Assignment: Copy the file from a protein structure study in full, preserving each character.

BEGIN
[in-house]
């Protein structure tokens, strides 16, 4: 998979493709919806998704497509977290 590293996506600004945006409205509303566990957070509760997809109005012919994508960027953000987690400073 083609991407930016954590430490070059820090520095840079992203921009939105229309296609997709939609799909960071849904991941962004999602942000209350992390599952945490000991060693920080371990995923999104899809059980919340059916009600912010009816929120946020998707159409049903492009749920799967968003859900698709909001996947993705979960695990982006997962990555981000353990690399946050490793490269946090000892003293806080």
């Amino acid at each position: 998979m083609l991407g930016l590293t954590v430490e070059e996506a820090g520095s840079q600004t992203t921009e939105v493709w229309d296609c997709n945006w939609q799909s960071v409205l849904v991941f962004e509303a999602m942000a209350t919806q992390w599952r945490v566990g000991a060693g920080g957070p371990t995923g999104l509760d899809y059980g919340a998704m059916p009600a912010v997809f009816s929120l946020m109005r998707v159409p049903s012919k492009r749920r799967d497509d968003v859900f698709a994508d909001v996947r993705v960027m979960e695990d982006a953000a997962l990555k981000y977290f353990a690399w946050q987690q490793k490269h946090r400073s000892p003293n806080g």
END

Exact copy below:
[in-house]
């Protein structure tokens, strides 16, 4: 998979493709919806998704497509977290 590293996506600004945006409205509303566990957070509760997809109005012919994508960027953000987690400073 083609991407930016954590430490070059820090520095840079992203921009939105229309296609997709939609799909960071849904991941962004999602942000209350992390599952945490000991060693920080371990995923999104899809059980919340059916009600912010009816929120946020998707159409049903492009749920799967968003859900698709909001996947993705979960695990982006997962990555981000353990690399946050490793490269946090000892003293806080």
């Amino acid at each position: 998979m083609l991407g930016l590293t954590v430490e070059e996506a820090g520095s840079q600004t992203t921009e939105v493709w229309d296609c997709n945006w939609q799909s960071v409205l849904v991941f962004e509303a999602m942000a209350t919806q992390w599952r945490v566990g000991a060693g920080g957070p371990t995923g999104l509760d899809y059980g919340a998704m059916p009600a912010v997809f009816s929120l946020m109005r998707v159409p049903s012919k492009r749920r799967d497509d968003v859900f698709a994508d909001v996947r993705v960027m979960e695990d982006a953000a997962l990555k981000y977290f353990a690399w946050q987690q490793k490269h946090r400073s000892p003293n806080g």